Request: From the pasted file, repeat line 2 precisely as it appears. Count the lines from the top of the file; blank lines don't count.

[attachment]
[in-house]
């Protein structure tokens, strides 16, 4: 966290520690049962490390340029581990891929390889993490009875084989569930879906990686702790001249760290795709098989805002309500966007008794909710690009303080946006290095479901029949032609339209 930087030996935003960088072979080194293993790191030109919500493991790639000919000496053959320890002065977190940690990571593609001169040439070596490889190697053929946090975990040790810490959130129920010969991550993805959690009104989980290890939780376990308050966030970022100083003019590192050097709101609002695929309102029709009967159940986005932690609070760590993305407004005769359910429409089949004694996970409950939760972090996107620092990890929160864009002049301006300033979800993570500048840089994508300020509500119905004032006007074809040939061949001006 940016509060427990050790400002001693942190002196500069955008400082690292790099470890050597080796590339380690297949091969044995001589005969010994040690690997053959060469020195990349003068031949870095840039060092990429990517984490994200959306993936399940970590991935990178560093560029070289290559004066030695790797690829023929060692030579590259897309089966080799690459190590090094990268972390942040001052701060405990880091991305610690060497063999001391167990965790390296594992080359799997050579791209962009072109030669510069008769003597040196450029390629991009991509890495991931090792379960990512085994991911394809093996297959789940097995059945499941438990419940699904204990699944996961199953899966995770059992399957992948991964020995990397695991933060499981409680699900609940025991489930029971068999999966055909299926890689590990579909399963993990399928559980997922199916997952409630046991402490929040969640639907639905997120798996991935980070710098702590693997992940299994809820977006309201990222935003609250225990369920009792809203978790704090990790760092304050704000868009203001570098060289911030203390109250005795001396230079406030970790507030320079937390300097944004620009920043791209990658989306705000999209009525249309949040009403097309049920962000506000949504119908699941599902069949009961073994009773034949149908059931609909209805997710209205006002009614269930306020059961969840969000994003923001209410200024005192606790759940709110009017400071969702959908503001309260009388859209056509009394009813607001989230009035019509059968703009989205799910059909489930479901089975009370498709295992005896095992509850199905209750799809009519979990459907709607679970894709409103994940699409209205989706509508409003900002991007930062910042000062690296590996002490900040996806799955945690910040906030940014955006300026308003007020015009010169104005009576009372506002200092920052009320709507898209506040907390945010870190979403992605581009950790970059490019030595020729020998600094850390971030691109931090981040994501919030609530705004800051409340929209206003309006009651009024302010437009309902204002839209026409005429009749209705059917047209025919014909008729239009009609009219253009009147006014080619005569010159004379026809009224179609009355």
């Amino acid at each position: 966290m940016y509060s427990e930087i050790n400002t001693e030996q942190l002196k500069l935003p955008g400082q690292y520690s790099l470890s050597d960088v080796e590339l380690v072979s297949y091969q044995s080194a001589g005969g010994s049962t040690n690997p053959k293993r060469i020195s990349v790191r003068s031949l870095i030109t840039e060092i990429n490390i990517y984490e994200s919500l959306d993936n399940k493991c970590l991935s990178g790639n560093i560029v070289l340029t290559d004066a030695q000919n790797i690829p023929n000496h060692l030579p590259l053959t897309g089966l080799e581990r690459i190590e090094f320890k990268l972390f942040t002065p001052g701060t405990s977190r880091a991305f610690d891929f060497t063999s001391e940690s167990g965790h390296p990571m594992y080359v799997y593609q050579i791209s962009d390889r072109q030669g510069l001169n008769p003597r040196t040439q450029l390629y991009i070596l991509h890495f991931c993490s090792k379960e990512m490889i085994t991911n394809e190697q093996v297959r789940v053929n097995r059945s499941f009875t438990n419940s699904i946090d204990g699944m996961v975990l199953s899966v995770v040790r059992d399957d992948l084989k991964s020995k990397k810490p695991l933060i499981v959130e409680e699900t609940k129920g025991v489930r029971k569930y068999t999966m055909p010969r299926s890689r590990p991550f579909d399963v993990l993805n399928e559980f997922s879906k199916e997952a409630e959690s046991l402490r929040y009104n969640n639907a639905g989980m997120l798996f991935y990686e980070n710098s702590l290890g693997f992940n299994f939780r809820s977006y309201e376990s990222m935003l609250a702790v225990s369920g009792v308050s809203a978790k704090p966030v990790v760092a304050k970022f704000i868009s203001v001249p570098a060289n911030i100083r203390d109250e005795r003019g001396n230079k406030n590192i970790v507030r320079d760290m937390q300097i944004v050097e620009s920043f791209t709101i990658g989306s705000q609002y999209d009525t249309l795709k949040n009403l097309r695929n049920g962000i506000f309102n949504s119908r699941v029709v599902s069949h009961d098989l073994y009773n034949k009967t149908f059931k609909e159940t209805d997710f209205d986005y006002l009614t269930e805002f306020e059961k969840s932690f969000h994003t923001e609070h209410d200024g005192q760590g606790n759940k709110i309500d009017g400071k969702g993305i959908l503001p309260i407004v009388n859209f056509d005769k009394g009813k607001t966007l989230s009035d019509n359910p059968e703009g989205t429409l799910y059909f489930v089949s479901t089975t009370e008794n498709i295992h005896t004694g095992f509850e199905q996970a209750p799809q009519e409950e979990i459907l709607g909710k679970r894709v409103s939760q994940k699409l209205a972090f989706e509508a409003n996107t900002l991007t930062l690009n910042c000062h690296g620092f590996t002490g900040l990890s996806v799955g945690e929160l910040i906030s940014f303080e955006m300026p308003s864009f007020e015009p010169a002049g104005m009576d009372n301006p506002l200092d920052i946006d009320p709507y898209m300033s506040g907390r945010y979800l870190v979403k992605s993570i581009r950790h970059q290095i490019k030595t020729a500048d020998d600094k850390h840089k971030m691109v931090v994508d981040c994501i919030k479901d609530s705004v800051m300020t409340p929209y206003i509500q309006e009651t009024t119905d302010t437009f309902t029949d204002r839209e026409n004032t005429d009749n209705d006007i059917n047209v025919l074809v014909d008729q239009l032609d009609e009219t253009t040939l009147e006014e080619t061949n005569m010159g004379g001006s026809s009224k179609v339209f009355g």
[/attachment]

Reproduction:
């Protein structure tokens, strides 16, 4: 966290520690049962490390340029581990891929390889993490009875084989569930879906990686702790001249760290795709098989805002309500966007008794909710690009303080946006290095479901029949032609339209 930087030996935003960088072979080194293993790191030109919500493991790639000919000496053959320890002065977190940690990571593609001169040439070596490889190697053929946090975990040790810490959130129920010969991550993805959690009104989980290890939780376990308050966030970022100083003019590192050097709101609002695929309102029709009967159940986005932690609070760590993305407004005769359910429409089949004694996970409950939760972090996107620092990890929160864009002049301006300033979800993570500048840089994508300020509500119905004032006007074809040939061949001006 940016509060427990050790400002001693942190002196500069955008400082690292790099470890050597080796590339380690297949091969044995001589005969010994040690690997053959060469020195990349003068031949870095840039060092990429990517984490994200959306993936399940970590991935990178560093560029070289290559004066030695790797690829023929060692030579590259897309089966080799690459190590090094990268972390942040001052701060405990880091991305610690060497063999001391167990965790390296594992080359799997050579791209962009072109030669510069008769003597040196450029390629991009991509890495991931090792379960990512085994991911394809093996297959789940097995059945499941438990419940699904204990699944996961199953899966995770059992399957992948991964020995990397695991933060499981409680699900609940025991489930029971068999999966055909299926890689590990579909399963993990399928559980997922199916997952409630046991402490929040969640639907639905997120798996991935980070710098702590693997992940299994809820977006309201990222935003609250225990369920009792809203978790704090990790760092304050704000868009203001570098060289911030203390109250005795001396230079406030970790507030320079937390300097944004620009920043791209990658989306705000999209009525249309949040009403097309049920962000506000949504119908699941599902069949009961073994009773034949149908059931609909209805997710209205006002009614269930306020059961969840969000994003923001209410200024005192606790759940709110009017400071969702959908503001309260009388859209056509009394009813607001989230009035019509059968703009989205799910059909489930479901089975009370498709295992005896095992509850199905209750799809009519979990459907709607679970894709409103994940699409209205989706509508409003900002991007930062910042000062690296590996002490900040996806799955945690910040906030940014955006300026308003007020015009010169104005009576009372506002200092920052009320709507898209506040907390945010870190979403992605581009950790970059490019030595020729020998600094850390971030691109931090981040994501919030609530705004800051409340929209206003309006009651009024302010437009309902204002839209026409005429009749209705059917047209025919014909008729239009009609009219253009009147006014080619005569010159004379026809009224179609009355």